Women taking hormonal contraceptives have reduced perseverance on cognitive tasks, study finds

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New research provides more evidence that hormonal birth control pills can negatively impact women’s cognitive performance. The study, published in the journal Hormones and Behavior, found that women taking contraceptive pills tend to have reduced perseverance when completing both simple and complex cognitive tasks.

“My colleagues and I first became interested in this topic after learning that women taking hormonal contraceptives don’t experience a spike in cortisol that is typically found after one encounters a stressor. While people usually talk about cortisol as a bad thing, this cortisol spike allows people to adequately meet challenges in their environment,” explained Hannah K. Bradshaw (@HKBradshaw), a PhD candidate in Experimental Psychology at Texas Christian University and corresponding author of the study.

“After we started looking through the literature, we also found that, compared to non-users, women taking hormonal contraceptives exhibit decrements in brain areas that play an important role in learning, attention, and memory.”

“For instance, compared to non-users, women taking hormonal contraceptives have decreased hippocampal volume. This led us to wonder whether hormonal contraceptive use is associated with differences in perseverance and performance on simple and challenging cognitive tasks that one might encounter in their day-to-day lives.”

In two studies, 324 female undergraduates completed various cognitive tests as the researchers timed them. Roughly half of the participants had been on hormonal birth control for at least two months, while the remainder had not used hormonal birth control for at least three months.

In the first study, participants completed a simple spot-the-difference task in which they were shown two similar images and asked to find 10 subtle differences. In the second study, participants completed more complex mathematical problems and word scramble problems from the Graduate Record Examinations (GRE) test.

The researchers found that women on hormonal birth control tended to spend less time on the problems, which in turn was associated with their relatively worse performance on all of the cognitive tasks.

“Our data suggest that hormonal contraceptive use is associated with decreased perseverance on both simple and challenging cognitive tasks. These differences in perseverance drove decrements in performance. That is, women taking hormonal contraceptives performed worse on these tasks than non-users because they spent less time on the tasks,” Bradshaw told PsyPost.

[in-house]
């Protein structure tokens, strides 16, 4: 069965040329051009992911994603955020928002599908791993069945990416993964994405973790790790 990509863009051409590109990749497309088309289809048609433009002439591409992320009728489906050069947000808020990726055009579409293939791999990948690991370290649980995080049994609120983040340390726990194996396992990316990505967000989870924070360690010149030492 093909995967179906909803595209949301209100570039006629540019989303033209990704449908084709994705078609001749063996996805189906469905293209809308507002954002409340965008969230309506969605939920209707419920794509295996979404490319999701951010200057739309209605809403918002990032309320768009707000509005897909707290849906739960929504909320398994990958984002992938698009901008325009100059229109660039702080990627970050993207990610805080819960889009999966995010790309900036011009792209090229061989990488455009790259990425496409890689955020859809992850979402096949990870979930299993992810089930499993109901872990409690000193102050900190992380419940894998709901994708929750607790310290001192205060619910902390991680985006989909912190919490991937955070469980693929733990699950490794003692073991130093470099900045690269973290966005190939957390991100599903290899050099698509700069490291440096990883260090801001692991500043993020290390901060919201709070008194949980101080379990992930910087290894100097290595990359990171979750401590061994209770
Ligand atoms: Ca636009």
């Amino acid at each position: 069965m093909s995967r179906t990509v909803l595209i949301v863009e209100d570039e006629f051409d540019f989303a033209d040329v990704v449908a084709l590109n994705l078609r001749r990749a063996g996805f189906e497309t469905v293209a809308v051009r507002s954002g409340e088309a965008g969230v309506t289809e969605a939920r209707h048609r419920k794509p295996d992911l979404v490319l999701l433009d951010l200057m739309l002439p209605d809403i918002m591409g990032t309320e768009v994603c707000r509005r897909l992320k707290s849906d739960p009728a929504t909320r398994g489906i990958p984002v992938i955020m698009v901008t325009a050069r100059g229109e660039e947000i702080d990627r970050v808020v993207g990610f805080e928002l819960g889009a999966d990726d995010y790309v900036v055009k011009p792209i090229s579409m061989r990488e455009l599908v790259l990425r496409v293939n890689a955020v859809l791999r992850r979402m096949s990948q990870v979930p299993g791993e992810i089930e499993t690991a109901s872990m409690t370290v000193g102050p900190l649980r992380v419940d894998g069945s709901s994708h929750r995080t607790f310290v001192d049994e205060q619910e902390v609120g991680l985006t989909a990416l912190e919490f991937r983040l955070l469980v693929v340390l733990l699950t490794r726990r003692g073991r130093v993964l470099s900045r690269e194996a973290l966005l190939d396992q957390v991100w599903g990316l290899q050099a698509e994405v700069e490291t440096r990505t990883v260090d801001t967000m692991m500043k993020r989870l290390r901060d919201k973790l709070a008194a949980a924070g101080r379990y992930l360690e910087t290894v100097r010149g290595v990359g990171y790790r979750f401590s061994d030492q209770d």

“The major takeaway here is that hormonal contraceptive use carries a myriad of consequences beyond mere pregnancy prevention; additional research is desperately needed to more fully understand what these consequences may be.”

The study — like all research — includes some limitations.

Randomized experiments are the gold standard in scientific research, but there are obvious problems with trying to randomly assign women to receive hormonal birth control. “We didn’t randomly assign women to the hormonal contraceptives (vs. non-user) group, so it’s possible that our effects may, in part, be due to previously existing differences between women,” Bradshaw explained.

“Secondly, hormonal contraceptives can include different hormones and various ratios of these hormones. We didn’t collect information about this, so it’s impossible to know what specific hormones or hormonal ratios are responsible for our results. Future research is needed to address these limitations.”

The findings may have important implications for women, but the real-world impact of decreased perseverance is unclear. Future research is needed to help “understand how hormonal contraceptive use might influence women’s perseverance in their education, careers, and relationships,” Bradshaw said.

“My colleagues and I don’t have an anti-birth control agenda. By enabling women to take control of their fertility, hormonal contraceptives have helped women meet their educational and career goals,” she added.

“However, it’s important that we understand the unintended consequences associated with hormonal contraceptive use. Millions of women worldwide take hormonal contraceptives. While several women complain about negative emotional and mental side effects, their concerns are largely written off. We need to be less cavalier with women’s health and women’s hormones.”

The study, “Hormonal contraceptive use predicts decreased perseverance and therefore performance on some simple and challenging cognitive tasks“, was authored by Hannah K. Bradshaw, Summer Mengelkoch, and Sarah E. Hill.

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